Linkspam: June 25th, 2021

On Fridays, we will share links to news, blogs, and anything else we find interesting.  We can’t catch everything, so you are invited to self-promote in the comments!

Ace Blogging

Michele Kirichanskaya wrote about doctors still trying to “cure” asexuality.

aceadmiral explained the distinction between the unassailable asexual and asexual elitism.

aceadmiral explained why US consummation laws don’t matter.

Blue Ice-Tea wrote an ace review of The Philadelphia Story (1940).

Community Activity

TAAAP shared their presentation to the Careers in Sexuality Conference, about how aces and aros develop and embrace their identities.

News & Outreach

ABC news profiled the creator Ace Dad Advice.

The Gay Times had an article about abrosexuality.

Scholarly Work

Ipsos released a report which includes statistics on asexual people by age across many countries.

The Williams Institute released a report on nonbinary adults in the United States.

About Siggy

Siggy is an ace activist based in the U.S. He is gay gray-A, and has a Ph.D. in physics. He has another blog where he also talks about math, philosophy, godlessness, and social criticism. His other hobbies include board games and origami.
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9 Responses to Linkspam: June 25th, 2021

  1. Blue Ice-Tea says:

    Thing to include this week: The AVEN Board of Directors has voted to change the definition of “asexuality” from “An asexual person is a person who does not experience sexual attraction.” to “An asexual person is someone who experiences little or no sexual attraction.”

    (The change hasn’t actually been implemented yet and seems to be still under discussion.)

    • Siggy says:


      I agree with the BoD that the change is long overdue. It doesn’t seem to be popular in the AVEN thread though.

    • Coyote says:

      Haven’t read the link, so feel free to tell me to actually go and read it, but my initial thoughts on this are confusion as to why expand to “little or no sexual attraction” instead of adding in “no sexual desire.”

      • Blue Ice-Tea says:

        A lot of people in the thread seem to be wondering the same thing.

        According to the initial post, there’s going to be a livestream Q&A session on Sunday.

        • Siggy says:

          I wouldn’t say it’s exactly the same thing. A lot of people in the thread seem to be advocating “intrinsic desire”, and it’s left unclear whether this would be in addition to the present definition or just a replacement.

          Another contention in the thread is that “little or no attraction” is unnecessary because the “little” attraction is already captured in gray-A/demi identities. I just pointed people to this data, but I’m sure it will be ignored.

      • Blue Ice-Tea says:

        They touched on the “desire” question in the Livestream. The thinking seems to be that “sexual desire” is ambiguous, since ace-identified people may “desire” sex for any number of reasons (because it feels good, because they want to please their partner, etc.)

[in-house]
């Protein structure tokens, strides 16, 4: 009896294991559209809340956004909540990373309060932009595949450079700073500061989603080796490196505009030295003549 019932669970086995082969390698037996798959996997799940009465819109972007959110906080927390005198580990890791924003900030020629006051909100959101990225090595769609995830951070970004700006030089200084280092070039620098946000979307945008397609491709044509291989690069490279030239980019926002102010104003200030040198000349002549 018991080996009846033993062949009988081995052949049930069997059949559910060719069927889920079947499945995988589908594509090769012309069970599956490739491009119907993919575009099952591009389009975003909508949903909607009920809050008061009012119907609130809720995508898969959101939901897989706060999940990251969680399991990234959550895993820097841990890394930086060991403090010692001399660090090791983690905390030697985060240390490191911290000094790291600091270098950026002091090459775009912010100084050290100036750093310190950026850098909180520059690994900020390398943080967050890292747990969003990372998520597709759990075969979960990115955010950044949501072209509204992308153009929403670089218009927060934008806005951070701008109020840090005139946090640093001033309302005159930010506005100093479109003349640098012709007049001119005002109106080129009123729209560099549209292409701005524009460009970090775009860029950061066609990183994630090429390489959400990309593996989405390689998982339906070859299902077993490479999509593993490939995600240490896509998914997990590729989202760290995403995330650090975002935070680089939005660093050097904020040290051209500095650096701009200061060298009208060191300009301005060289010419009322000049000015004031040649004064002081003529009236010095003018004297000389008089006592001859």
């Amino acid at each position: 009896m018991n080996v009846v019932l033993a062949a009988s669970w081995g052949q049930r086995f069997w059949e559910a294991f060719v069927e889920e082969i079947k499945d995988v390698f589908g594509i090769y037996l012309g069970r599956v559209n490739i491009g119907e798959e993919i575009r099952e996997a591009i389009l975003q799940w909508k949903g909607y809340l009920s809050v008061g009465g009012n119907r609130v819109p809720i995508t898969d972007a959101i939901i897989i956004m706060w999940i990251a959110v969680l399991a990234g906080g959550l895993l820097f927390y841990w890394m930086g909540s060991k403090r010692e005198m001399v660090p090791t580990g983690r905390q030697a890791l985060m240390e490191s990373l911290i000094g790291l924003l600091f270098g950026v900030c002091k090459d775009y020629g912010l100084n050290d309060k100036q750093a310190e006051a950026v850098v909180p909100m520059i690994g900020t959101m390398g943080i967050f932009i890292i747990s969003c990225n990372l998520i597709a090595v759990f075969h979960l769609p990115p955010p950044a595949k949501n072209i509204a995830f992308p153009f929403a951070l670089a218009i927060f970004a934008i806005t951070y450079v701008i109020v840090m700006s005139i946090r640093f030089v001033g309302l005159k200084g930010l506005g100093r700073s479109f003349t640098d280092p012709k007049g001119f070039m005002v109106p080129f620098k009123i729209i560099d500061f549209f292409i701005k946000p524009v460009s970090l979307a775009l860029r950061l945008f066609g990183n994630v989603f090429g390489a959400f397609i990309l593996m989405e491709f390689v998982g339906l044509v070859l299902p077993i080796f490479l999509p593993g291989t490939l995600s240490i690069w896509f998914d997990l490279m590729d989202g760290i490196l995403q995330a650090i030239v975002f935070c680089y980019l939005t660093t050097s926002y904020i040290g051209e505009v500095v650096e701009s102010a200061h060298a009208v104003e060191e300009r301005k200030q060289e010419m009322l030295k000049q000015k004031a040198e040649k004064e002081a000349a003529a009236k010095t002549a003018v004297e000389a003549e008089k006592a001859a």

• Coyote says:

          What, like “attraction” isn’t ambiguous?

          • Siggy says:

            I think “sexual desire” has a particular variety of ambiguity, where many people have a clear idea in mind of what it means, but if you ask enough people you realize that the ideas are at odds with each other. Like, I’ve heard many people interpret it as basically sex drive.

            Of course, it wouldn’t be a problem if we just allowed it to have multiple definitions.

      • KaeS says:

        Do you mean “desire” as in, “wouldn’t it be fun to buy a scratch-off lottery card with my gas” or desire as in “I’ve invested thousands of dollars in bitcoin in the hopes of getting a million?” Because on one end of the spectrum, you have the kinds of thoughts that most adults don’t act on due to inhibitions, and on the other end, a commitment to actually invest real resources into the desire. Am I still a smoker because I have flights of fancy where I imagine myself smoking? Or not a smoker at all since I have no intention on following up on the action?

        The definition used there strikes me as “allosexual people want to bang on sight, but asexual people don’t” with extra steps. Attraction is defined by the desire to have sex (broadly defined) with a person. And well, that feels very much like some of the pressure that jumps right from capacity to desire, intention, and ultimately, consent.

        One way around it is to use a more probabilistic model. You might be gay if the vast majority if your sexual behavior OR ideation involves members of the same sex. You might be an addict if you habitually do 15 out 25 behaviors associated with addiction. One can have PTSD without the classic cinematic flashback scenes. But ultimately one needs to engage in self-reflection to figure out whether that model really does fit.

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